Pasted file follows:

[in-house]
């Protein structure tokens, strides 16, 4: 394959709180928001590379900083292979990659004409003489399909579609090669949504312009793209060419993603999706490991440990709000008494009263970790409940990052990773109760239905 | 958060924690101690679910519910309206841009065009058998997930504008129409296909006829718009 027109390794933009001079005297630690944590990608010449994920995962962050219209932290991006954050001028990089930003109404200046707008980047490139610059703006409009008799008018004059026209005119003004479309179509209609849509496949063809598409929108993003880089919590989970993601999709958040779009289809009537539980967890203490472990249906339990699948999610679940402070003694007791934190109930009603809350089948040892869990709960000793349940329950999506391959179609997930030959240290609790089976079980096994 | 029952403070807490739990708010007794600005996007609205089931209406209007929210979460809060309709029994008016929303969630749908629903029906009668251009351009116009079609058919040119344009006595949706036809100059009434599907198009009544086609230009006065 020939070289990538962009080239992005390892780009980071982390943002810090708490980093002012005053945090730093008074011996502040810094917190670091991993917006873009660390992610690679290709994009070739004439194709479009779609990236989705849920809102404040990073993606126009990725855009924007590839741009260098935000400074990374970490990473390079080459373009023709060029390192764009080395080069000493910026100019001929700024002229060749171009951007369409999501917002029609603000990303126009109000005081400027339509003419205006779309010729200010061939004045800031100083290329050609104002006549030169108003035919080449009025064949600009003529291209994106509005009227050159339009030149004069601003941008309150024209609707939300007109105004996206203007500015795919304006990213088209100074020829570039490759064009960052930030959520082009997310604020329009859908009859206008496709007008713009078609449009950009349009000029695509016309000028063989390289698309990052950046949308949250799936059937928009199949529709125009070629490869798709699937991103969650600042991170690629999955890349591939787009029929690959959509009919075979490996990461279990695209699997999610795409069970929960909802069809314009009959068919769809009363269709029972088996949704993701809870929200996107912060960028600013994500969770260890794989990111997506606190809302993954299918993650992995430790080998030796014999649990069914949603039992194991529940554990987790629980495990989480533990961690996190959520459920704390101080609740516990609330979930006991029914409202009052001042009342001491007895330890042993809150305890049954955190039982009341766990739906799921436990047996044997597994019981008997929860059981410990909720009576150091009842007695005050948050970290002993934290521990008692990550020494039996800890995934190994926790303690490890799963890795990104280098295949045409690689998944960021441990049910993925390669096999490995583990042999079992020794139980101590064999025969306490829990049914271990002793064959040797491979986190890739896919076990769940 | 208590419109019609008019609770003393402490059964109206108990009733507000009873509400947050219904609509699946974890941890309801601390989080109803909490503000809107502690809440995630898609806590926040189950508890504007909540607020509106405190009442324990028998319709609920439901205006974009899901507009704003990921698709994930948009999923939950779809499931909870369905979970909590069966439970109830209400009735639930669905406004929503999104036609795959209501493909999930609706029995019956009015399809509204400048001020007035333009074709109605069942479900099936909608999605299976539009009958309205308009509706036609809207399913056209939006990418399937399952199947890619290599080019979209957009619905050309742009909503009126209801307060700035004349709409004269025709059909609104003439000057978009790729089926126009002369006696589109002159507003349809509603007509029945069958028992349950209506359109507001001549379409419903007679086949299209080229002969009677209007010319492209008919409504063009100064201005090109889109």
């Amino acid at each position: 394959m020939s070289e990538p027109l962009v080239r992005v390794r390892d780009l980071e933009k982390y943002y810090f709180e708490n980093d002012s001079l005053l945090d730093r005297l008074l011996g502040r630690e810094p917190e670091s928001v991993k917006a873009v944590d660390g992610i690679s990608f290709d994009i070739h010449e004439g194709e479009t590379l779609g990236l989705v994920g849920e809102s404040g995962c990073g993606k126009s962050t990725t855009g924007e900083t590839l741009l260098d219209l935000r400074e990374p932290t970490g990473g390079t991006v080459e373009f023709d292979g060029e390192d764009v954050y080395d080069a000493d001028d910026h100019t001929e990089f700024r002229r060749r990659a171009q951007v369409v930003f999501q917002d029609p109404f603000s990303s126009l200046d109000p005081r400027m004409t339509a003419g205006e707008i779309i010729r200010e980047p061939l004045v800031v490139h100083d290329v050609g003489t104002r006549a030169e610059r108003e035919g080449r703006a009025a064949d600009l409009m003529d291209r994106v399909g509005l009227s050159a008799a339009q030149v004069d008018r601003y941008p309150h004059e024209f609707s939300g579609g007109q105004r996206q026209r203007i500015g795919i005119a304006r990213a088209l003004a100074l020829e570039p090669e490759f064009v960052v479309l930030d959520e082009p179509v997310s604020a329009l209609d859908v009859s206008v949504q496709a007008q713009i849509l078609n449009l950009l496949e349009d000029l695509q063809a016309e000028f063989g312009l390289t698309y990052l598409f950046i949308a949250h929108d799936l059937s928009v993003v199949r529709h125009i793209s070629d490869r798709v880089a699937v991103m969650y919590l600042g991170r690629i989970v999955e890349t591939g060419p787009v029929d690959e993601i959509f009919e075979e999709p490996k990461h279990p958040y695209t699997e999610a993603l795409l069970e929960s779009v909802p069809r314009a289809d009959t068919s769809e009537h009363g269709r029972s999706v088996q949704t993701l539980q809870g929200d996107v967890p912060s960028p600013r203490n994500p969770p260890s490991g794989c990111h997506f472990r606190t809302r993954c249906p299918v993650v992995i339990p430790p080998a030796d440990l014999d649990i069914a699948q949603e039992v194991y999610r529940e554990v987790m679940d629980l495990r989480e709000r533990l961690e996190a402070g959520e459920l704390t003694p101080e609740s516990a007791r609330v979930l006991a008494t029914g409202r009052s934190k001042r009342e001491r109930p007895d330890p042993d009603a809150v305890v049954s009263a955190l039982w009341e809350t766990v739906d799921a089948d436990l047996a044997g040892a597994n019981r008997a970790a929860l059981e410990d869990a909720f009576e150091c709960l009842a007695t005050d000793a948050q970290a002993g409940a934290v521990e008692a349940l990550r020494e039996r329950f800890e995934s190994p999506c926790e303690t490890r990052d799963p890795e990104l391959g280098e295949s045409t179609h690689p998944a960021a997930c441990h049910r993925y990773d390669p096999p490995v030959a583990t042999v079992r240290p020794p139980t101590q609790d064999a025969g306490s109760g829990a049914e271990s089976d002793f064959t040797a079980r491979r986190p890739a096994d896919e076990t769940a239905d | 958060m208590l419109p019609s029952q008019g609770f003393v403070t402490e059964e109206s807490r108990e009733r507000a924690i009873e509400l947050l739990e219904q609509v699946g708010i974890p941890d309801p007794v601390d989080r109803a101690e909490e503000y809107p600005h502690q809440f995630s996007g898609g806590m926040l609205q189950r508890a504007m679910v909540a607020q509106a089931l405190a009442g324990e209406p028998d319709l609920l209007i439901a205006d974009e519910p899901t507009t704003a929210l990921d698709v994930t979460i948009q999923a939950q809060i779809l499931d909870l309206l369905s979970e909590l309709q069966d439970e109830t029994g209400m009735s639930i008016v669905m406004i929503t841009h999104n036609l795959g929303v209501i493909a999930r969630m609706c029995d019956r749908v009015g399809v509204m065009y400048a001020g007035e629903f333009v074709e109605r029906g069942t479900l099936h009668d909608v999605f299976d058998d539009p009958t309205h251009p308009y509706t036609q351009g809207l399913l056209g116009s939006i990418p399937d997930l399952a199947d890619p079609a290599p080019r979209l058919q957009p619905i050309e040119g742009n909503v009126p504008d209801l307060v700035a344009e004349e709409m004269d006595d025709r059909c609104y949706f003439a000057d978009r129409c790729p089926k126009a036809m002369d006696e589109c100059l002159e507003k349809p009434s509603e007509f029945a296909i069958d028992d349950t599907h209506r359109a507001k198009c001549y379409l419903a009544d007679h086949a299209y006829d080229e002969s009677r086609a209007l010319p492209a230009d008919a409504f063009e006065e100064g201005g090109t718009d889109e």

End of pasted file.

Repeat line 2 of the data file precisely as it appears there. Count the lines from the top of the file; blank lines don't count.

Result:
């Protein structure tokens, strides 16, 4: 394959709180928001590379900083292979990659004409003489399909579609090669949504312009793209060419993603999706490991440990709000008494009263970790409940990052990773109760239905 | 958060924690101690679910519910309206841009065009058998997930504008129409296909006829718009 027109390794933009001079005297630690944590990608010449994920995962962050219209932290991006954050001028990089930003109404200046707008980047490139610059703006409009008799008018004059026209005119003004479309179509209609849509496949063809598409929108993003880089919590989970993601999709958040779009289809009537539980967890203490472990249906339990699948999610679940402070003694007791934190109930009603809350089948040892869990709960000793349940329950999506391959179609997930030959240290609790089976079980096994 | 029952403070807490739990708010007794600005996007609205089931209406209007929210979460809060309709029994008016929303969630749908629903029906009668251009351009116009079609058919040119344009006595949706036809100059009434599907198009009544086609230009006065 020939070289990538962009080239992005390892780009980071982390943002810090708490980093002012005053945090730093008074011996502040810094917190670091991993917006873009660390992610690679290709994009070739004439194709479009779609990236989705849920809102404040990073993606126009990725855009924007590839741009260098935000400074990374970490990473390079080459373009023709060029390192764009080395080069000493910026100019001929700024002229060749171009951007369409999501917002029609603000990303126009109000005081400027339509003419205006779309010729200010061939004045800031100083290329050609104002006549030169108003035919080449009025064949600009003529291209994106509005009227050159339009030149004069601003941008309150024209609707939300007109105004996206203007500015795919304006990213088209100074020829570039490759064009960052930030959520082009997310604020329009859908009859206008496709007008713009078609449009950009349009000029695509016309000028063989390289698309990052950046949308949250799936059937928009199949529709125009070629490869798709699937991103969650600042991170690629999955890349591939787009029929690959959509009919075979490996990461279990695209699997999610795409069970929960909802069809314009009959068919769809009363269709029972088996949704993701809870929200996107912060960028600013994500969770260890794989990111997506606190809302993954299918993650992995430790080998030796014999649990069914949603039992194991529940554990987790629980495990989480533990961690996190959520459920704390101080609740516990609330979930006991029914409202009052001042009342001491007895330890042993809150305890049954955190039982009341766990739906799921436990047996044997597994019981008997929860059981410990909720009576150091009842007695005050948050970290002993934290521990008692990550020494039996800890995934190994926790303690490890799963890795990104280098295949045409690689998944960021441990049910993925390669096999490995583990042999079992020794139980101590064999025969306490829990049914271990002793064959040797491979986190890739896919076990769940 | 208590419109019609008019609770003393402490059964109206108990009733507000009873509400947050219904609509699946974890941890309801601390989080109803909490503000809107502690809440995630898609806590926040189950508890504007909540607020509106405190009442324990028998319709609920439901205006974009899901507009704003990921698709994930948009999923939950779809499931909870369905979970909590069966439970109830209400009735639930669905406004929503999104036609795959209501493909999930609706029995019956009015399809509204400048001020007035333009074709109605069942479900099936909608999605299976539009009958309205308009509706036609809207399913056209939006990418399937399952199947890619290599080019979209957009619905050309742009909503009126209801307060700035004349709409004269025709059909609104003439000057978009790729089926126009002369006696589109002159507003349809509603007509029945069958028992349950209506359109507001001549379409419903007679086949299209080229002969009677209007010319492209008919409504063009100064201005090109889109």